This is an archived article that was published on sltrib.com in 2010, and information in the article may be outdated. It is provided only for personal research purposes and may not be reprinted.
Once you get beyond all the fear, race-baiting and xenophobia that are tied up in the issue, there is a valid reason to be worried about the large number of illegal immigrants who are in, and who continue to come to, the United States.
That reason is the real threat of the creation of a permanent underclass of unassimilated workers, one that undercuts the value of all labor, puts a great strain on public services and provides cover for real criminal enterprises, from drug and sex trafficking to terrorist activity.
And that real threat is a reason why Utah's entire congressional delegation should be ashamed of itself, and we of them, because they acted out of petty political fear in helping to kill the long-overdue passage of the DREAM Act.
The DREAM Act would have made it possible for people who were brought into this country illegally when they were no more than 16 years old to gain legal recognition, if. If they graduate from high school or earn a GED, have a clean criminal record, begin the application process by the time they are 29 and, most important of all, serve in the U.S. armed forces or attend college for two years.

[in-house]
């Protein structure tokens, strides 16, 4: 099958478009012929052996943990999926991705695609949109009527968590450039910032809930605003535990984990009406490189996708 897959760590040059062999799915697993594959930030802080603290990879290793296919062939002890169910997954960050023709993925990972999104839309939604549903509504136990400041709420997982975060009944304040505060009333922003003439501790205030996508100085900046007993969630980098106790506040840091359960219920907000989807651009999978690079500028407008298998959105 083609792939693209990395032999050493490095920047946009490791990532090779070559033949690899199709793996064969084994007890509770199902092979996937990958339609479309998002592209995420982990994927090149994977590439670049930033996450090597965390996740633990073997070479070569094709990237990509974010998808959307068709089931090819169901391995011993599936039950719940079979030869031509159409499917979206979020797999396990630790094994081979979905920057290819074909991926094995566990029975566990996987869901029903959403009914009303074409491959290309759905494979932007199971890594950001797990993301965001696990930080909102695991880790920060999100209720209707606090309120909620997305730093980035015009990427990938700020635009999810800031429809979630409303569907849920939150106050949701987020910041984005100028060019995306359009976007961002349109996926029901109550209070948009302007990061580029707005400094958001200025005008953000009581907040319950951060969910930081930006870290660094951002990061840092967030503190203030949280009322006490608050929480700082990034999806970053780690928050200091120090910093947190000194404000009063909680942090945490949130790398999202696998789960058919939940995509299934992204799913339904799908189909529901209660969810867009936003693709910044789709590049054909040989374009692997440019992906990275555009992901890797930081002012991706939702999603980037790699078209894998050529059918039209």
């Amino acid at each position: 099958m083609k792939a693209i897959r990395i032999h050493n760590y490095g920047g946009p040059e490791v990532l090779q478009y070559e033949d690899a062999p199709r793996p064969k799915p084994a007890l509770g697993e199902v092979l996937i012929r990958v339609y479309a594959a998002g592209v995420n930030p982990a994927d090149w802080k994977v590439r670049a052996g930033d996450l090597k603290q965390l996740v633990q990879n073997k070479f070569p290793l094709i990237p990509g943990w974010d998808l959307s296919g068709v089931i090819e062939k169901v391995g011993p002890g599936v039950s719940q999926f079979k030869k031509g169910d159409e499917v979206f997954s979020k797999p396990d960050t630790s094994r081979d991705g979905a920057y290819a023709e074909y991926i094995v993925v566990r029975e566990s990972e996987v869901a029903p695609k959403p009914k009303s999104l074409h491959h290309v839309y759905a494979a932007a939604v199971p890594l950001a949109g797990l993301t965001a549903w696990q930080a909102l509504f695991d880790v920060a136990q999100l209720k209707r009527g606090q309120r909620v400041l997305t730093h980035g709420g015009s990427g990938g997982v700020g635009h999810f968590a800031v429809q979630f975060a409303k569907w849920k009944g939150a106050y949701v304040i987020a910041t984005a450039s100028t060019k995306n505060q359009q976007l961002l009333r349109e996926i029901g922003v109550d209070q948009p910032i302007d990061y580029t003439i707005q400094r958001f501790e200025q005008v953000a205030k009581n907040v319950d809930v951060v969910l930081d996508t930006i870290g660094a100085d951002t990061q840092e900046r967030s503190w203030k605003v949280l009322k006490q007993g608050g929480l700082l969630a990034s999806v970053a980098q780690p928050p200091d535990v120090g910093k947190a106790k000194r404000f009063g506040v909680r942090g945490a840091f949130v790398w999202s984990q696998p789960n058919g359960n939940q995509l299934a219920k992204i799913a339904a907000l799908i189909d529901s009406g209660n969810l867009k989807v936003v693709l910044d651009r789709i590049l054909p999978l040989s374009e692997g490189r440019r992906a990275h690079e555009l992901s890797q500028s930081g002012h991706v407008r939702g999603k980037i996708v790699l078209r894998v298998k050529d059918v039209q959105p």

Few experiences have been more assimilating for newcomers to this land than military service and higher education. The DREAM Act, rather than put the taxpayers on the hook for more generations of destitute immigrants, could have helped millions of eager young people become productive taxpayers. Experts estimate that it could have reduced the federal deficit by at least $1.4 billion over 10 years.
But all three Utahns in the House Democrat Jim Matheson and Republicans Rob Bishop and Jason Chaffetz voted against the measure. It passed anyway, 216-198, but looks to be dead in the Senate because the craven flip-flopping of Sens. Orrin Hatch, once a bold DREAM Act co-sponsor, and Bob Bennett left the Republican filibuster unbroken.
Bennett, already a lame duck, stood to lose nothing had he continued to support the bill. And Hatch, fearing a challenge from the right like the one that ousted Bennett, passed on the chance to be a statesman whose courage, had he shown any, might have carried a lot of weight with his colleagues.
Those who would gain the most from passage of the DREAM Act are people who think, speak and act as American as so many Mayflower descendants, yet are made to suffer for the sins of their fathers. Those who benefit from its failure are those who want to keep us fighting among ourselves as they exploit an endless pool of cheap labor.
The DREAM Act could have helped, but due to this new round of profiles in cowardice, it was not to be.